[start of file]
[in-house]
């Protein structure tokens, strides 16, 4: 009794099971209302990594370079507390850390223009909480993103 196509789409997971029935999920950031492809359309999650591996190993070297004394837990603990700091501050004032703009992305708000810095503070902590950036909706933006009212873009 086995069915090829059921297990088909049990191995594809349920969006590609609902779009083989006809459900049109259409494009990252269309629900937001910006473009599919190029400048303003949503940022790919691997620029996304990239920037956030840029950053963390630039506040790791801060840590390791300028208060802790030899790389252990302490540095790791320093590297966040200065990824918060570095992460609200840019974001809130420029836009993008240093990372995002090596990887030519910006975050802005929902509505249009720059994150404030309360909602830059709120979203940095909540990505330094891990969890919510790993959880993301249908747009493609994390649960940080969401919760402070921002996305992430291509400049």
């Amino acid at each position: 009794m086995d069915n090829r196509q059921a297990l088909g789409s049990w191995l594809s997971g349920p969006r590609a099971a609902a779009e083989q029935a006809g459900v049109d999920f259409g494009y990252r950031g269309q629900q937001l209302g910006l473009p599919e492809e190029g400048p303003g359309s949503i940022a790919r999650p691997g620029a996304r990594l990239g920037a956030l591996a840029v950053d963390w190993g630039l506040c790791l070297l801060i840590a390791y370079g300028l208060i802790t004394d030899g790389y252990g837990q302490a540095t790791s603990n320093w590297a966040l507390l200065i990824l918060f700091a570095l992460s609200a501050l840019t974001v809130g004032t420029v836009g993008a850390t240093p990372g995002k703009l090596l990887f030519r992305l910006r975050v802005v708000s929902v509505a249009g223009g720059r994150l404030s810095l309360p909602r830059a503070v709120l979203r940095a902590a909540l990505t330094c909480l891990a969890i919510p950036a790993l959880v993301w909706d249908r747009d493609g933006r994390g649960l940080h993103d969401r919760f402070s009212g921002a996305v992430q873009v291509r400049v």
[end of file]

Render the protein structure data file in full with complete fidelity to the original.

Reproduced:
[in-house]
């Protein structure tokens, strides 16, 4: 009794099971209302990594370079507390850390223009909480993103 196509789409997971029935999920950031492809359309999650591996190993070297004394837990603990700091501050004032703009992305708000810095503070902590950036909706933006009212873009 086995069915090829059921297990088909049990191995594809349920969006590609609902779009083989006809459900049109259409494009990252269309629900937001910006473009599919190029400048303003949503940022790919691997620029996304990239920037956030840029950053963390630039506040790791801060840590390791300028208060802790030899790389252990302490540095790791320093590297966040200065990824918060570095992460609200840019974001809130420029836009993008240093990372995002090596990887030519910006975050802005929902509505249009720059994150404030309360909602830059709120979203940095909540990505330094891990969890919510790993959880993301249908747009493609994390649960940080969401919760402070921002996305992430291509400049």
């Amino acid at each position: 009794m086995d069915n090829r196509q059921a297990l088909g789409s049990w191995l594809s997971g349920p969006r590609a099971a609902a779009e083989q029935a006809g459900v049109d999920f259409g494009y990252r950031g269309q629900q937001l209302g910006l473009p599919e492809e190029g400048p303003g359309s949503i940022a790919r999650p691997g620029a996304r990594l990239g920037a956030l591996a840029v950053d963390w190993g630039l506040c790791l070297l801060i840590a390791y370079g300028l208060i802790t004394d030899g790389y252990g837990q302490a540095t790791s603990n320093w590297a966040l507390l200065i990824l918060f700091a570095l992460s609200a501050l840019t974001v809130g004032t420029v836009g993008a850390t240093p990372g995002k703009l090596l990887f030519r992305l910006r975050v802005v708000s929902v509505a249009g223009g720059r994150l404030s810095l309360p909602r830059a503070v709120l979203r940095a902590a909540l990505t330094c909480l891990a969890i919510p950036a790993l959880v993301w909706d249908r747009d493609g933006r994390g649960l940080h993103d969401r919760f402070s009212g921002a996305v992430q873009v291509r400049v």